HAMDEN - A New Haven man could soon be headed back to prison despite having had no run ins with the law since he was released in 2006.
And his attorney says, in his 21 years practicing in the federal system, he's never seen anything like this case.
From 2003 to 2006, Demetrius Anderson, 43, was imprisoned in Cheshire. But, until last week, he never imagined his next home could be a federal prison in Pennsylvania.
Last Wednesday, Anderson said he was shocked."I was getting ready for work," he recalled. "Could you imagine eight marshals, agents, banging on your door."
He was under arrest for failure to serve a 16 month federal sentence in Pennsylvania.
"In federal court, out of the Eastern District of Pennsylvania, he was convicted of passing counterfeit currency," said Attorney Michael Dolan, Anderson's Hamden based attorney. That was in 2003, the same year Anderson was arrested in New Haven.
"In Connecticut, they were identity theft crimes," Dolan said.
Anderson served three years for the Connecticut crimes and thought his 16 month federal sentence was being served concurrently because, in 2006, when his Connecticut sentence was served, he was released to probation. But, last week, Anderson learned he was not done with the law.
Federal officials in Philadelphia claimed that they had lodged a detainer with the State of Connecticut, which, Pennsylvania asserts, was supposed to hand Anderson over to them to serve his 16 months back in 2006.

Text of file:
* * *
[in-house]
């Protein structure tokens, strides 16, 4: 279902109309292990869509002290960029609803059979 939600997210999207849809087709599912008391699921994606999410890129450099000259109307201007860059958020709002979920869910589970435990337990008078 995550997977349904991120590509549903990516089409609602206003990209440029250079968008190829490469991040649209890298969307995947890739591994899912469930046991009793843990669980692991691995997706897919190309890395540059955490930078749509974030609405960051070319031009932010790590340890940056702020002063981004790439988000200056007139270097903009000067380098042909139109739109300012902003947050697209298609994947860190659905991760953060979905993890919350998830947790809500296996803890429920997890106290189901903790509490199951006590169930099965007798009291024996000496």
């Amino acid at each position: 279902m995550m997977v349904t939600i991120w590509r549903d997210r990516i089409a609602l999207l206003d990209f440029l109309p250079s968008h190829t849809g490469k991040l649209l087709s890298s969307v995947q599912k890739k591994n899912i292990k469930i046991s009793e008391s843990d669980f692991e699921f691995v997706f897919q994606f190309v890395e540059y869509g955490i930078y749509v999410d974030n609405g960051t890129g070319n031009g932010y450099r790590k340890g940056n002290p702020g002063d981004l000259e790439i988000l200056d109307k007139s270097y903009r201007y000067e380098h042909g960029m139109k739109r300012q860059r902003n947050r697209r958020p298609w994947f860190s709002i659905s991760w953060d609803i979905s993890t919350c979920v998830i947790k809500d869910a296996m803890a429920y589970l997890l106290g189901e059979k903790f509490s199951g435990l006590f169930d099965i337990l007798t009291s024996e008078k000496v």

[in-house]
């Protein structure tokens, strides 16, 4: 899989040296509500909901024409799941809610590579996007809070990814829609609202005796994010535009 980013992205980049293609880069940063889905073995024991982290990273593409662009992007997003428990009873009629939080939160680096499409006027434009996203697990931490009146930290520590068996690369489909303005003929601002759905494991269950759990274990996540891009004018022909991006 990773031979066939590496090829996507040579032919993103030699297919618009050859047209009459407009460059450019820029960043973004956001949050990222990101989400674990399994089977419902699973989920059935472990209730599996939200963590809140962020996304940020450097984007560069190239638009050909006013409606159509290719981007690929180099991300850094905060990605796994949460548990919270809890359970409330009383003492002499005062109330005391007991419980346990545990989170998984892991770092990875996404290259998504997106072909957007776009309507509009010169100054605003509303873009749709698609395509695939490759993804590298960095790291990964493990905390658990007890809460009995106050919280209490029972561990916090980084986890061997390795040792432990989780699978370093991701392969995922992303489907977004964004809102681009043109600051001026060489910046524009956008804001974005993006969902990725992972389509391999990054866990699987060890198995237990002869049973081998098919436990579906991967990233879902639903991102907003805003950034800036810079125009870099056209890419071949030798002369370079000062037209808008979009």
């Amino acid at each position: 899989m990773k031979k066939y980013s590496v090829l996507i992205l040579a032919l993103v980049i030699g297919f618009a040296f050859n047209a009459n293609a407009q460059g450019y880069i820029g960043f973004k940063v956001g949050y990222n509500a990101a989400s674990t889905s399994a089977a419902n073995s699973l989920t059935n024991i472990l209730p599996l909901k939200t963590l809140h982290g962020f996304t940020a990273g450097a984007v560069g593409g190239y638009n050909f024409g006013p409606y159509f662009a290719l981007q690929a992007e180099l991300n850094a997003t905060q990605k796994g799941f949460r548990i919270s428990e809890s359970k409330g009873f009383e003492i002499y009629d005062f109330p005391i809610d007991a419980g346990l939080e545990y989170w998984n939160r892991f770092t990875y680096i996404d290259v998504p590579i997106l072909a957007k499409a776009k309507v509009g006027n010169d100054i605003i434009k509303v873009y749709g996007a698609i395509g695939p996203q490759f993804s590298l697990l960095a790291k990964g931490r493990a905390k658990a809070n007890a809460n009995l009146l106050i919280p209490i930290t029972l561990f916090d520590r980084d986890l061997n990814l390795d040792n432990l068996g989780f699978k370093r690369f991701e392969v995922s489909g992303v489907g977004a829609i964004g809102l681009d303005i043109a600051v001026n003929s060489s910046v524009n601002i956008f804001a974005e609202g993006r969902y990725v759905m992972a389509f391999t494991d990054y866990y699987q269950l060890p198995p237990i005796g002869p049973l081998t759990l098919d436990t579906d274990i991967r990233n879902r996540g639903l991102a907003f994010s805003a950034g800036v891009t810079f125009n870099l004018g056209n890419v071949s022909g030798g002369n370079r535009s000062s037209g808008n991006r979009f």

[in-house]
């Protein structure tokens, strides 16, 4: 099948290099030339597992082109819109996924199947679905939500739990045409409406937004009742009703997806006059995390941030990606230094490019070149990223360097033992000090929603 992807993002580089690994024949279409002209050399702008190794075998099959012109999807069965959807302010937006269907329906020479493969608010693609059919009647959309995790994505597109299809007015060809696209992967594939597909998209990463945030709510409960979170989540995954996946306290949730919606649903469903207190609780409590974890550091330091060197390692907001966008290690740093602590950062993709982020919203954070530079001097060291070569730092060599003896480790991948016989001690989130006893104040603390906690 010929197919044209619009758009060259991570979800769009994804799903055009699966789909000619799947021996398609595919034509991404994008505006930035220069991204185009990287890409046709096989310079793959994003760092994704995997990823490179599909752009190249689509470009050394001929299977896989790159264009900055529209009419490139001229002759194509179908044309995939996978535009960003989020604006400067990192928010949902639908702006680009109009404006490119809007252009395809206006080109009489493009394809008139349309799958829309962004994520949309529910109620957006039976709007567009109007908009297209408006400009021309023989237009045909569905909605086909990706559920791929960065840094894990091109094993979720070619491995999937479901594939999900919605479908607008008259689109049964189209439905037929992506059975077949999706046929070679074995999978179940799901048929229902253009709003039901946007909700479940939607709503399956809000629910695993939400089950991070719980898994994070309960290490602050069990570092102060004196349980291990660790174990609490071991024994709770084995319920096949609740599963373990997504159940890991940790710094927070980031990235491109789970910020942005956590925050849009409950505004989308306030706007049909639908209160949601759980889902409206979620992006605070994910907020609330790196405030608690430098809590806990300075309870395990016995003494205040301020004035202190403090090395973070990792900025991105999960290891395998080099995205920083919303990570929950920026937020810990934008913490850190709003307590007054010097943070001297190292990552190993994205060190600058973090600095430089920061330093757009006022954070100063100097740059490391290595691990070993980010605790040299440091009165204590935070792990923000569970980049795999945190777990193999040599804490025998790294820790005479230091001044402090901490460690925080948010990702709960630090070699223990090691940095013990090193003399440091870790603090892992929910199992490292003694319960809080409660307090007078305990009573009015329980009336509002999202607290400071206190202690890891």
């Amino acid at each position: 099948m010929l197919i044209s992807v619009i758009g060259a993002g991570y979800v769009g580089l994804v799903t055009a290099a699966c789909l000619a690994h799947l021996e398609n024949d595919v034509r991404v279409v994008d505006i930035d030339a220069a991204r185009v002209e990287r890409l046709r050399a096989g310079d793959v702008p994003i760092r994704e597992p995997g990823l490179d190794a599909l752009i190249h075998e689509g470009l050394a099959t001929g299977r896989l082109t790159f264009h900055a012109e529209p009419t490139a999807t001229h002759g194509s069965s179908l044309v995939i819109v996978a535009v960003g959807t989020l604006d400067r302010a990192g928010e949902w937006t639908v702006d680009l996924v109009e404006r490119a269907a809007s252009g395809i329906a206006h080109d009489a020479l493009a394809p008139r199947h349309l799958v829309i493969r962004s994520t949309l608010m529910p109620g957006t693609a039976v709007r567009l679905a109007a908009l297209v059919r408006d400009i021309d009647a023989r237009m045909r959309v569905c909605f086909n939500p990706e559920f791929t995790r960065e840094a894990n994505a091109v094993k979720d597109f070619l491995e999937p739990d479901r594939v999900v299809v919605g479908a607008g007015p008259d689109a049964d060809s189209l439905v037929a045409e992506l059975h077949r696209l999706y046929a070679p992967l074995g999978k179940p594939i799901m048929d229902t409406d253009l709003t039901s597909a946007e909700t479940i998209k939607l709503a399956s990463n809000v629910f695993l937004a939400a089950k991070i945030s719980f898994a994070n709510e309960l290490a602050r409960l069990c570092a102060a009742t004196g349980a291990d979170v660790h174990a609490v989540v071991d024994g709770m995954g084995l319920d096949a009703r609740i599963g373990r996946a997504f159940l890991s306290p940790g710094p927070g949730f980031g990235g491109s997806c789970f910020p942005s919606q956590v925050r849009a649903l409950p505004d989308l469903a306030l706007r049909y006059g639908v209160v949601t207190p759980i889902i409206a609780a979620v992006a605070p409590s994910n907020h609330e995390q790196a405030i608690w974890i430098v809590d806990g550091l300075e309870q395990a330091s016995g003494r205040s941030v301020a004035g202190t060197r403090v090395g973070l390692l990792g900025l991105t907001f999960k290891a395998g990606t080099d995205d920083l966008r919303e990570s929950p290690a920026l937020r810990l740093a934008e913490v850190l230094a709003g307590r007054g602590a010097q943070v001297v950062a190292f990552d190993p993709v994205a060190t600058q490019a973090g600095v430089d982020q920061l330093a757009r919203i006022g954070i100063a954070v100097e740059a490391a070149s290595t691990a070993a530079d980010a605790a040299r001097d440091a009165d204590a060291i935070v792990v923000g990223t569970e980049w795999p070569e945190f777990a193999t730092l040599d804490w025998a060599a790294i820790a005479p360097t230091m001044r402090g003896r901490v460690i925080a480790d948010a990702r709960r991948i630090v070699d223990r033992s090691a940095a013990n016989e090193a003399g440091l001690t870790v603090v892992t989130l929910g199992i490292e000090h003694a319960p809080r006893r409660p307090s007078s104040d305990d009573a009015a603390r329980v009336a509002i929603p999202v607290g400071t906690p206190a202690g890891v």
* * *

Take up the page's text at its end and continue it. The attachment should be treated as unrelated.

So why didn't Pennsylvania follow through 13 years ago? Dolan has no answer.
"It’s just so much stuff in my head," Anderson said Thursday afternoon. "It’s still the unthinkable. It’s just like a bad nightmare that I can’t wake up from."
Anderson, who says he's lost 15 pounds since being arrested last Wednesday, had not been in trouble with the law since his release 13 yeas ago. He has two jobs, close friendships with folks he attends church with and, he says, he has proven he is rehabilitated.
"We are preparing a commutation request and asked the President (Donald J. Trump) to commute his sentence," Dolan said.
Demetrius Anderson is due to appear in federal court in Philadelphia next Thursday, April 4, at which point he could be sent back to prison.
"This is a modern day Les Miserables," Dolan said.
The U.S. Marshals Service, in the Eastern District of Pennsylvania, says they learned of Anderson's case and other outstanding sentences during a routine audit.
The prospect of prison is yet another setback for Anderson, who was forced to face true tragedy just a couple of years ago. His younger brother was convicted of murdering their parents and sister in Virginia.